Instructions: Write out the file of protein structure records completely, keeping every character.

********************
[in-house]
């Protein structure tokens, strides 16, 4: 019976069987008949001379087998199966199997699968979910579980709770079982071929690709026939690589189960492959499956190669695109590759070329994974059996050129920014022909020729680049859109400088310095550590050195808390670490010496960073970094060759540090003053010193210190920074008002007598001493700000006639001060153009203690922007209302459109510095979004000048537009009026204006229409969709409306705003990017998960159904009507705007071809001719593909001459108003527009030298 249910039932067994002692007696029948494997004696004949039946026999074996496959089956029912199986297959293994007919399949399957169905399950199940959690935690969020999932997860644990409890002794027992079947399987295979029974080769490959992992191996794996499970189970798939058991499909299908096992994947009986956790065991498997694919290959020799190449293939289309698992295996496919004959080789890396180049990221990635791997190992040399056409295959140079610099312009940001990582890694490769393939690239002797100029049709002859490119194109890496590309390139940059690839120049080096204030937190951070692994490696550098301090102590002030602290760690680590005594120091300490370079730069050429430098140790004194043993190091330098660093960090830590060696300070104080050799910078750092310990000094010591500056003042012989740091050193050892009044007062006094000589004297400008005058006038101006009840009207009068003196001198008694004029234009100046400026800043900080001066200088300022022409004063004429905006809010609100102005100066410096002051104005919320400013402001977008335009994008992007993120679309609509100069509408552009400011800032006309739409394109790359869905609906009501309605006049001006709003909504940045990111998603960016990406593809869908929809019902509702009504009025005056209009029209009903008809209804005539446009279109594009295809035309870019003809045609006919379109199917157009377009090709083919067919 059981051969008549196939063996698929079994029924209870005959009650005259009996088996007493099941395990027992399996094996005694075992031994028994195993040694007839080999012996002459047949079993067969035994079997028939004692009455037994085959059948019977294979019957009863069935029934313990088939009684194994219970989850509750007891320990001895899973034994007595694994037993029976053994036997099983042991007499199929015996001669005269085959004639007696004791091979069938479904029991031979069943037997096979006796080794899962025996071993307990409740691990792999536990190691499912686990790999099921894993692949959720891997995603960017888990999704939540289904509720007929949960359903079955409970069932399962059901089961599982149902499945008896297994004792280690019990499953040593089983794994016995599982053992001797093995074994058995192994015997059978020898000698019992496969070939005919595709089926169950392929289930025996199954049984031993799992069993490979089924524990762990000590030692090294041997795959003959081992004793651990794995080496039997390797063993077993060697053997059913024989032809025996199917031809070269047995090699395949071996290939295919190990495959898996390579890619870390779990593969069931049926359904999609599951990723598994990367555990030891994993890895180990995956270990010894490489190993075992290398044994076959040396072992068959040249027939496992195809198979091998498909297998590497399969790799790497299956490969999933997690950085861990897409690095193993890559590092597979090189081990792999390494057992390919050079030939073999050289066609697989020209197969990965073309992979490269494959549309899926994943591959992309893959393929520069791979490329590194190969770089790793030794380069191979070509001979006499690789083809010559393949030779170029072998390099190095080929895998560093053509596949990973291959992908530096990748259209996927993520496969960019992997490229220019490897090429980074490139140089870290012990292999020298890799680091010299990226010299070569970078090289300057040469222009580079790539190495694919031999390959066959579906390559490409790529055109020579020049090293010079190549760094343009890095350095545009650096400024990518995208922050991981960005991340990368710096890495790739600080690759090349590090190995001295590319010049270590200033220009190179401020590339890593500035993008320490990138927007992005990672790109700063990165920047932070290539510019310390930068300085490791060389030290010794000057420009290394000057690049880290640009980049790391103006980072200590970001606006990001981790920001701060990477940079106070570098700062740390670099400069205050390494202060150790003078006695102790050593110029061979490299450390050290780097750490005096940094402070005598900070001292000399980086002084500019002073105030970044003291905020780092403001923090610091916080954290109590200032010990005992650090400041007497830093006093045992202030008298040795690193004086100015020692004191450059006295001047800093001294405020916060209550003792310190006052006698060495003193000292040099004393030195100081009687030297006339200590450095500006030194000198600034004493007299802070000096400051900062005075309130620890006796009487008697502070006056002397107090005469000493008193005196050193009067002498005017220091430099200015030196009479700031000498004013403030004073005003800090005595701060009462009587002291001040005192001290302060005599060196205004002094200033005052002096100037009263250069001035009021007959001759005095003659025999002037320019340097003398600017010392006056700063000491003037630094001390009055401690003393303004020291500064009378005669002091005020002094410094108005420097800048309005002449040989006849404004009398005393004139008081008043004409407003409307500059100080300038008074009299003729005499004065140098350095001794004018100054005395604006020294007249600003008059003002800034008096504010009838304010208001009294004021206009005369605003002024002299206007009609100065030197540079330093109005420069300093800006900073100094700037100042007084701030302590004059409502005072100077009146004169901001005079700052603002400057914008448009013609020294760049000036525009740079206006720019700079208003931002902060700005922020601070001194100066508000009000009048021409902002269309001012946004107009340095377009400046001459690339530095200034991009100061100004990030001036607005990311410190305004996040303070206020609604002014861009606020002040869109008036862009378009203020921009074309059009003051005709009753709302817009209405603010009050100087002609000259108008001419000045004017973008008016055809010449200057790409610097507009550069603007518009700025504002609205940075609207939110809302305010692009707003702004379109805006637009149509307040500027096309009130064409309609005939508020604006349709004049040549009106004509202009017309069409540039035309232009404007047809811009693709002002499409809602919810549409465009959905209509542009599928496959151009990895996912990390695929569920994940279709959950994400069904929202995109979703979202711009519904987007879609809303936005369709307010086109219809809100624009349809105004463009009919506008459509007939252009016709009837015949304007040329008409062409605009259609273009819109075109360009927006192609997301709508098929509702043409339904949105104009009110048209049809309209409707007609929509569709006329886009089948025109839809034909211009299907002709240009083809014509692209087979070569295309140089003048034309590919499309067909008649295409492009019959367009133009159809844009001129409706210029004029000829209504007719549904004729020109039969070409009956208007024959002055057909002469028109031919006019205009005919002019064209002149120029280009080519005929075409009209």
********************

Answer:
[in-house]
């Protein structure tokens, strides 16, 4: 019976069987008949001379087998199966199997699968979910579980709770079982071929690709026939690589189960492959499956190669695109590759070329994974059996050129920014022909020729680049859109400088310095550590050195808390670490010496960073970094060759540090003053010193210190920074008002007598001493700000006639001060153009203690922007209302459109510095979004000048537009009026204006229409969709409306705003990017998960159904009507705007071809001719593909001459108003527009030298 249910039932067994002692007696029948494997004696004949039946026999074996496959089956029912199986297959293994007919399949399957169905399950199940959690935690969020999932997860644990409890002794027992079947399987295979029974080769490959992992191996794996499970189970798939058991499909299908096992994947009986956790065991498997694919290959020799190449293939289309698992295996496919004959080789890396180049990221990635791997190992040399056409295959140079610099312009940001990582890694490769393939690239002797100029049709002859490119194109890496590309390139940059690839120049080096204030937190951070692994490696550098301090102590002030602290760690680590005594120091300490370079730069050429430098140790004194043993190091330098660093960090830590060696300070104080050799910078750092310990000094010591500056003042012989740091050193050892009044007062006094000589004297400008005058006038101006009840009207009068003196001198008694004029234009100046400026800043900080001066200088300022022409004063004429905006809010609100102005100066410096002051104005919320400013402001977008335009994008992007993120679309609509100069509408552009400011800032006309739409394109790359869905609906009501309605006049001006709003909504940045990111998603960016990406593809869908929809019902509702009504009025005056209009029209009903008809209804005539446009279109594009295809035309870019003809045609006919379109199917157009377009090709083919067919 059981051969008549196939063996698929079994029924209870005959009650005259009996088996007493099941395990027992399996094996005694075992031994028994195993040694007839080999012996002459047949079993067969035994079997028939004692009455037994085959059948019977294979019957009863069935029934313990088939009684194994219970989850509750007891320990001895899973034994007595694994037993029976053994036997099983042991007499199929015996001669005269085959004639007696004791091979069938479904029991031979069943037997096979006796080794899962025996071993307990409740691990792999536990190691499912686990790999099921894993692949959720891997995603960017888990999704939540289904509720007929949960359903079955409970069932399962059901089961599982149902499945008896297994004792280690019990499953040593089983794994016995599982053992001797093995074994058995192994015997059978020898000698019992496969070939005919595709089926169950392929289930025996199954049984031993799992069993490979089924524990762990000590030692090294041997795959003959081992004793651990794995080496039997390797063993077993060697053997059913024989032809025996199917031809070269047995090699395949071996290939295919190990495959898996390579890619870390779990593969069931049926359904999609599951990723598994990367555990030891994993890895180990995956270990010894490489190993075992290398044994076959040396072992068959040249027939496992195809198979091998498909297998590497399969790799790497299956490969999933997690950085861990897409690095193993890559590092597979090189081990792999390494057992390919050079030939073999050289066609697989020209197969990965073309992979490269494959549309899926994943591959992309893959393929520069791979490329590194190969770089790793030794380069191979070509001979006499690789083809010559393949030779170029072998390099190095080929895998560093053509596949990973291959992908530096990748259209996927993520496969960019992997490229220019490897090429980074490139140089870290012990292999020298890799680091010299990226010299070569970078090289300057040469222009580079790539190495694919031999390959066959579906390559490409790529055109020579020049090293010079190549760094343009890095350095545009650096400024990518995208922050991981960005991340990368710096890495790739600080690759090349590090190995001295590319010049270590200033220009190179401020590339890593500035993008320490990138927007992005990672790109700063990165920047932070290539510019310390930068300085490791060389030290010794000057420009290394000057690049880290640009980049790391103006980072200590970001606006990001981790920001701060990477940079106070570098700062740390670099400069205050390494202060150790003078006695102790050593110029061979490299450390050290780097750490005096940094402070005598900070001292000399980086002084500019002073105030970044003291905020780092403001923090610091916080954290109590200032010990005992650090400041007497830093006093045992202030008298040795690193004086100015020692004191450059006295001047800093001294405020916060209550003792310190006052006698060495003193000292040099004393030195100081009687030297006339200590450095500006030194000198600034004493007299802070000096400051900062005075309130620890006796009487008697502070006056002397107090005469000493008193005196050193009067002498005017220091430099200015030196009479700031000498004013403030004073005003800090005595701060009462009587002291001040005192001290302060005599060196205004002094200033005052002096100037009263250069001035009021007959001759005095003659025999002037320019340097003398600017010392006056700063000491003037630094001390009055401690003393303004020291500064009378005669002091005020002094410094108005420097800048309005002449040989006849404004009398005393004139008081008043004409407003409307500059100080300038008074009299003729005499004065140098350095001794004018100054005395604006020294007249600003008059003002800034008096504010009838304010208001009294004021206009005369605003002024002299206007009609100065030197540079330093109005420069300093800006900073100094700037100042007084701030302590004059409502005072100077009146004169901001005079700052603002400057914008448009013609020294760049000036525009740079206006720019700079208003931002902060700005922020601070001194100066508000009000009048021409902002269309001012946004107009340095377009400046001459690339530095200034991009100061100004990030001036607005990311410190305004996040303070206020609604002014861009606020002040869109008036862009378009203020921009074309059009003051005709009753709302817009209405603010009050100087002609000259108008001419000045004017973008008016055809010449200057790409610097507009550069603007518009700025504002609205940075609207939110809302305010692009707003702004379109805006637009149509307040500027096309009130064409309609005939508020604006349709004049040549009106004509202009017309069409540039035309232009404007047809811009693709002002499409809602919810549409465009959905209509542009599928496959151009990895996912990390695929569920994940279709959950994400069904929202995109979703979202711009519904987007879609809303936005369709307010086109219809809100624009349809105004463009009919506008459509007939252009016709009837015949304007040329008409062409605009259609273009819109075109360009927006192609997301709508098929509702043409339904949105104009009110048209049809309209409707007609929509569709006329886009089948025109839809034909211009299907002709240009083809014509692209087979070569295309140089003048034309590919499309067909008649295409492009019959367009133009159809844009001129409706210029004029000829209504007719549904004729020109039969070409009956208007024959002055057909002469028109031919006019205009005919002019064209002149120029280009080519005929075409009209």